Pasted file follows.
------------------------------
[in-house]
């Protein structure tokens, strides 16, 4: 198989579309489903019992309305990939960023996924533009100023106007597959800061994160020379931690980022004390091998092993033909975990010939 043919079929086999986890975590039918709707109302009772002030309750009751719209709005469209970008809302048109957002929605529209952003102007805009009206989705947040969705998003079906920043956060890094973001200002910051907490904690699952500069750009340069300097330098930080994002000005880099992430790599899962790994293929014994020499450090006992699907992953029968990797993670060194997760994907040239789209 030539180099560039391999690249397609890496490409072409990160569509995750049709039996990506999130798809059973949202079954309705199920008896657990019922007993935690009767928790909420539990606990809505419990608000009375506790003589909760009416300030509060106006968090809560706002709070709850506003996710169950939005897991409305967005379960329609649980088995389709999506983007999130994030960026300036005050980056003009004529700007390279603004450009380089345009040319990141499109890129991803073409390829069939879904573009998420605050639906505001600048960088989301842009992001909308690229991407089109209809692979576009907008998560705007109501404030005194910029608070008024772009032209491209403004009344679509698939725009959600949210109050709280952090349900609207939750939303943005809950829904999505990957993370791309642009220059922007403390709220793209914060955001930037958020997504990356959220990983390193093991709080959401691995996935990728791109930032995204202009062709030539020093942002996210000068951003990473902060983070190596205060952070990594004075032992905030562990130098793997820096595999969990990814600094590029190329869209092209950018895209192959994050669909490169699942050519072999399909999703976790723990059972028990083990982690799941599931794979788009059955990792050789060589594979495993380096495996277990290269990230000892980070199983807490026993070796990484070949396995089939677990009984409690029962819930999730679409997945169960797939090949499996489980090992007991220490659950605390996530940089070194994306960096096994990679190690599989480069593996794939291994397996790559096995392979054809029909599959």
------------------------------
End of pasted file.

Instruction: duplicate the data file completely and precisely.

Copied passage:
[in-house]
């Protein structure tokens, strides 16, 4: 198989579309489903019992309305990939960023996924533009100023106007597959800061994160020379931690980022004390091998092993033909975990010939 043919079929086999986890975590039918709707109302009772002030309750009751719209709005469209970008809302048109957002929605529209952003102007805009009206989705947040969705998003079906920043956060890094973001200002910051907490904690699952500069750009340069300097330098930080994002000005880099992430790599899962790994293929014994020499450090006992699907992953029968990797993670060194997760994907040239789209 030539180099560039391999690249397609890496490409072409990160569509995750049709039996990506999130798809059973949202079954309705199920008896657990019922007993935690009767928790909420539990606990809505419990608000009375506790003589909760009416300030509060106006968090809560706002709070709850506003996710169950939005897991409305967005379960329609649980088995389709999506983007999130994030960026300036005050980056003009004529700007390279603004450009380089345009040319990141499109890129991803073409390829069939879904573009998420605050639906505001600048960088989301842009992001909308690229991407089109209809692979576009907008998560705007109501404030005194910029608070008024772009032209491209403004009344679509698939725009959600949210109050709280952090349900609207939750939303943005809950829904999505990957993370791309642009220059922007403390709220793209914060955001930037958020997504990356959220990983390193093991709080959401691995996935990728791109930032995204202009062709030539020093942002996210000068951003990473902060983070190596205060952070990594004075032992905030562990130098793997820096595999969990990814600094590029190329869209092209950018895209192959994050669909490169699942050519072999399909999703976790723990059972028990083990982690799941599931794979788009059955990792050789060589594979495993380096495996277990290269990230000892980070199983807490026993070796990484070949396995089939677990009984409690029962819930999730679409997945169960797939090949499996489980090992007991220490659950605390996530940089070194994306960096096994990679190690599989480069593996794939291994397996790559096995392979054809029909599959």